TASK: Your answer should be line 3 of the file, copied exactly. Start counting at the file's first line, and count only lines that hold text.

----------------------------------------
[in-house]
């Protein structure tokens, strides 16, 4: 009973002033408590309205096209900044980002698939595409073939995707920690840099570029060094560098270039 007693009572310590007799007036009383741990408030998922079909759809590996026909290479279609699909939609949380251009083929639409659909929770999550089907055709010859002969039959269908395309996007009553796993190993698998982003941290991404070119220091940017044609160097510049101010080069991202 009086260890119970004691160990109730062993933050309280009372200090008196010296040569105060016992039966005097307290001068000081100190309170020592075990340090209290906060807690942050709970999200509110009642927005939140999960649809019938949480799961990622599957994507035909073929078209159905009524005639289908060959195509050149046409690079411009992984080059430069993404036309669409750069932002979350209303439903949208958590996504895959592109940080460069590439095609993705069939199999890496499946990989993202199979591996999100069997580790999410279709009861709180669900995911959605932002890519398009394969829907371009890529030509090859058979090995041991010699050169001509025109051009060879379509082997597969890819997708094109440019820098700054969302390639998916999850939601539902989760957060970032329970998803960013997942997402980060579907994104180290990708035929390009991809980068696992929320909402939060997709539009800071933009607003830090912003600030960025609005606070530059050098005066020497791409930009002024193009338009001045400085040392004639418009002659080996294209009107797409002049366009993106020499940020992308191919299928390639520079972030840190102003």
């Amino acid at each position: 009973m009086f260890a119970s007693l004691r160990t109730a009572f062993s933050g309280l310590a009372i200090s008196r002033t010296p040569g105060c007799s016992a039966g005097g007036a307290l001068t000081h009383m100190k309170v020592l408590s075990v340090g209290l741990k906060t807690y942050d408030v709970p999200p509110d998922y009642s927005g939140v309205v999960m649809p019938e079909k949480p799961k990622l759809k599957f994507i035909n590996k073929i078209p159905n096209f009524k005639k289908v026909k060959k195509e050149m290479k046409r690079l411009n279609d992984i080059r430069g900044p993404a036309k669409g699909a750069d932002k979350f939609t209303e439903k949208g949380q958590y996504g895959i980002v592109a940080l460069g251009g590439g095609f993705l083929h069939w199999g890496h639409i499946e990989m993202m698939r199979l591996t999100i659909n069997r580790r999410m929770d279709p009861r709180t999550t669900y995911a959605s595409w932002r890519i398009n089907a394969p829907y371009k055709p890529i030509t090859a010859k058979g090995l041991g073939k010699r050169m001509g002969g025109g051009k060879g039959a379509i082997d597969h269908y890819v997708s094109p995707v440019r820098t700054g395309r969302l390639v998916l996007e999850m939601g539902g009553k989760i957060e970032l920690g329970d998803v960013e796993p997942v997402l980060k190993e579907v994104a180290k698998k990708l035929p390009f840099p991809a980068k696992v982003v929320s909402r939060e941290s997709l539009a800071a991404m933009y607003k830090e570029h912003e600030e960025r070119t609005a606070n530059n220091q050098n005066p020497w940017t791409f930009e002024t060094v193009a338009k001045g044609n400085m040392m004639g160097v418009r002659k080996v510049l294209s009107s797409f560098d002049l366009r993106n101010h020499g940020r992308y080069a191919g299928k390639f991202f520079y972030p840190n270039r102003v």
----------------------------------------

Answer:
């Amino acid at each position: 009973m009086f260890a119970s007693l004691r160990t109730a009572f062993s933050g309280l310590a009372i200090s008196r002033t010296p040569g105060c007799s016992a039966g005097g007036a307290l001068t000081h009383m100190k309170v020592l408590s075990v340090g209290l741990k906060t807690y942050d408030v709970p999200p509110d998922y009642s927005g939140v309205v999960m649809p019938e079909k949480p799961k990622l759809k599957f994507i035909n590996k073929i078209p159905n096209f009524k005639k289908v026909k060959k195509e050149m290479k046409r690079l411009n279609d992984i080059r430069g900044p993404a036309k669409g699909a750069d932002k979350f939609t209303e439903k949208g949380q958590y996504g895959i980002v592109a940080l460069g251009g590439g095609f993705l083929h069939w199999g890496h639409i499946e990989m993202m698939r199979l591996t999100i659909n069997r580790r999410m929770d279709p009861r709180t999550t669900y995911a959605s595409w932002r890519i398009n089907a394969p829907y371009k055709p890529i030509t090859a010859k058979g090995l041991g073939k010699r050169m001509g002969g025109g051009k060879g039959a379509i082997d597969h269908y890819v997708s094109p995707v440019r820098t700054g395309r969302l390639v998916l996007e999850m939601g539902g009553k989760i957060e970032l920690g329970d998803v960013e796993p997942v997402l980060k190993e579907v994104a180290k698998k990708l035929p390009f840099p991809a980068k696992v982003v929320s909402r939060e941290s997709l539009a800071a991404m933009y607003k830090e570029h912003e600030e960025r070119t609005a606070n530059n220091q050098n005066p020497w940017t791409f930009e002024t060094v193009a338009k001045g044609n400085m040392m004639g160097v418009r002659k080996v510049l294209s009107s797409f560098d002049l366009r993106n101010h020499g940020r992308y080069a191919g299928k390639f991202f520079y972030p840190n270039r102003v």